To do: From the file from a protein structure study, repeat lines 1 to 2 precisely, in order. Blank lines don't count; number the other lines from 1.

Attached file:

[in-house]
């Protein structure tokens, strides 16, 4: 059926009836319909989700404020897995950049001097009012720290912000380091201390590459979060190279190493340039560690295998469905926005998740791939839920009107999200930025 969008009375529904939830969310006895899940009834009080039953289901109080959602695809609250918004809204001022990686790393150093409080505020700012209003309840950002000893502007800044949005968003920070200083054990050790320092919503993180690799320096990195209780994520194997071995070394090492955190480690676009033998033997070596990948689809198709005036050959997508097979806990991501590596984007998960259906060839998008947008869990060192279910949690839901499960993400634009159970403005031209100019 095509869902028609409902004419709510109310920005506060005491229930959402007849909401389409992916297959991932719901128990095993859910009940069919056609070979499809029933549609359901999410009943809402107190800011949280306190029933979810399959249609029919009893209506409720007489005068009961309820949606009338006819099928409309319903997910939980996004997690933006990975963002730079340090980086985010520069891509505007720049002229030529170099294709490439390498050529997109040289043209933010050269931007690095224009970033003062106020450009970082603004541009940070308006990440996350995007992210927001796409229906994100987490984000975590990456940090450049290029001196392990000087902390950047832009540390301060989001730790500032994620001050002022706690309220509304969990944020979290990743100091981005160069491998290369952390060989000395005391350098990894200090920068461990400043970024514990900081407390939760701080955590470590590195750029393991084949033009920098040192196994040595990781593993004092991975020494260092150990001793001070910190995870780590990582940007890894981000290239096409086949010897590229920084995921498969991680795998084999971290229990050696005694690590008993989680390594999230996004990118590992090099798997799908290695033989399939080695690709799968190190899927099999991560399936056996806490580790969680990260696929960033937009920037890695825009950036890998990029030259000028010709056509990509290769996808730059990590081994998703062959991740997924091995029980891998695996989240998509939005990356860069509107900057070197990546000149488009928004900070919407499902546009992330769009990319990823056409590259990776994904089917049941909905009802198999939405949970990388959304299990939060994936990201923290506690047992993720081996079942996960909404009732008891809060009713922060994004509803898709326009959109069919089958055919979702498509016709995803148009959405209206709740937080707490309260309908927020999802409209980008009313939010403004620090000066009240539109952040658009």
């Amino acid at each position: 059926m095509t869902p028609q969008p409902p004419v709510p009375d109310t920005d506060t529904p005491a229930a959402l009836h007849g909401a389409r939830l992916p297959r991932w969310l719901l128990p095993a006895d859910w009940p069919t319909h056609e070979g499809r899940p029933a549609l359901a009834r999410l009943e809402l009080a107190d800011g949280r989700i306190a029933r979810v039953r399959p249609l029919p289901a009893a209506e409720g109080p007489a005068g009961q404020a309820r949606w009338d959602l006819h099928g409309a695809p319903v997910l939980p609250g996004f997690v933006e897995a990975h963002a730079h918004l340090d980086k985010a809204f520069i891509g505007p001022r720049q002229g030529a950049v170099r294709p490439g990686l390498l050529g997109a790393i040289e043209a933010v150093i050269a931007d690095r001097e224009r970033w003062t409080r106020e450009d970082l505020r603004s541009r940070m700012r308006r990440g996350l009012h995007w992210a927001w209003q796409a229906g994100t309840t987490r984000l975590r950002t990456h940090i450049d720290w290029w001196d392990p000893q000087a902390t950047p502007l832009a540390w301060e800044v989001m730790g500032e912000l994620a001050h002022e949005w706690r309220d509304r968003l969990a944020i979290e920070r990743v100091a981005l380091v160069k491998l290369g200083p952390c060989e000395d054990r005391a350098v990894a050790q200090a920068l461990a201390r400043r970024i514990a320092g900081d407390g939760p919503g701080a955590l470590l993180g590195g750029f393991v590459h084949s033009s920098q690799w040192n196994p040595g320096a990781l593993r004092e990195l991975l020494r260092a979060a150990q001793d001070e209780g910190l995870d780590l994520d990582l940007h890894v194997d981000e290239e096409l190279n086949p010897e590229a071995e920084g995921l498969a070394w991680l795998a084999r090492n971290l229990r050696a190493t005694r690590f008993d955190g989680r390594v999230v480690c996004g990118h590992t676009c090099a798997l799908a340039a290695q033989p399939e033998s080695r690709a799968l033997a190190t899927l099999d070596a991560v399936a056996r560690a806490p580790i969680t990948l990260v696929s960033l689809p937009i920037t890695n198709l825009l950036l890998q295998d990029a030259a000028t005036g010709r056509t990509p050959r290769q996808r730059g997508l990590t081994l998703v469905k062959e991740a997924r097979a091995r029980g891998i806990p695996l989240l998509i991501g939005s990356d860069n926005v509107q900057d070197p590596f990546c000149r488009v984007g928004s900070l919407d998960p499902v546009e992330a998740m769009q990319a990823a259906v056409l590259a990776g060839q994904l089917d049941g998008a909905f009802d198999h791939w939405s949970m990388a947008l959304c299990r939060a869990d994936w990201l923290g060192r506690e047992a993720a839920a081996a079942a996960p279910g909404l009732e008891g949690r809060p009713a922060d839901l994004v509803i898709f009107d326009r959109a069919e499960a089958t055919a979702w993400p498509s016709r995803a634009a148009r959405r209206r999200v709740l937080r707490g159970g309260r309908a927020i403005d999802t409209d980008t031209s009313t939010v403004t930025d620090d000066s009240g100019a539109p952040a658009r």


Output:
[in-house]
């Protein structure tokens, strides 16, 4: 059926009836319909989700404020897995950049001097009012720290912000380091201390590459979060190279190493340039560690295998469905926005998740791939839920009107999200930025 969008009375529904939830969310006895899940009834009080039953289901109080959602695809609250918004809204001022990686790393150093409080505020700012209003309840950002000893502007800044949005968003920070200083054990050790320092919503993180690799320096990195209780994520194997071995070394090492955190480690676009033998033997070596990948689809198709005036050959997508097979806990991501590596984007998960259906060839998008947008869990060192279910949690839901499960993400634009159970403005031209100019 095509869902028609409902004419709510109310920005506060005491229930959402007849909401389409992916297959991932719901128990095993859910009940069919056609070979499809029933549609359901999410009943809402107190800011949280306190029933979810399959249609029919009893209506409720007489005068009961309820949606009338006819099928409309319903997910939980996004997690933006990975963002730079340090980086985010520069891509505007720049002229030529170099294709490439390498050529997109040289043209933010050269931007690095224009970033003062106020450009970082603004541009940070308006990440996350995007992210927001796409229906994100987490984000975590990456940090450049290029001196392990000087902390950047832009540390301060989001730790500032994620001050002022706690309220509304969990944020979290990743100091981005160069491998290369952390060989000395005391350098990894200090920068461990400043970024514990900081407390939760701080955590470590590195750029393991084949033009920098040192196994040595990781593993004092991975020494260092150990001793001070910190995870780590990582940007890894981000290239096409086949010897590229920084995921498969991680795998084999971290229990050696005694690590008993989680390594999230996004990118590992090099798997799908290695033989399939080695690709799968190190899927099999991560399936056996806490580790969680990260696929960033937009920037890695825009950036890998990029030259000028010709056509990509290769996808730059990590081994998703062959991740997924091995029980891998695996989240998509939005990356860069509107900057070197990546000149488009928004900070919407499902546009992330769009990319990823056409590259990776994904089917049941909905009802198999939405949970990388959304299990939060994936990201923290506690047992993720081996079942996960909404009732008891809060009713922060994004509803898709326009959109069919089958055919979702498509016709995803148009959405209206709740937080707490309260309908927020999802409209980008009313939010403004620090000066009240539109952040658009």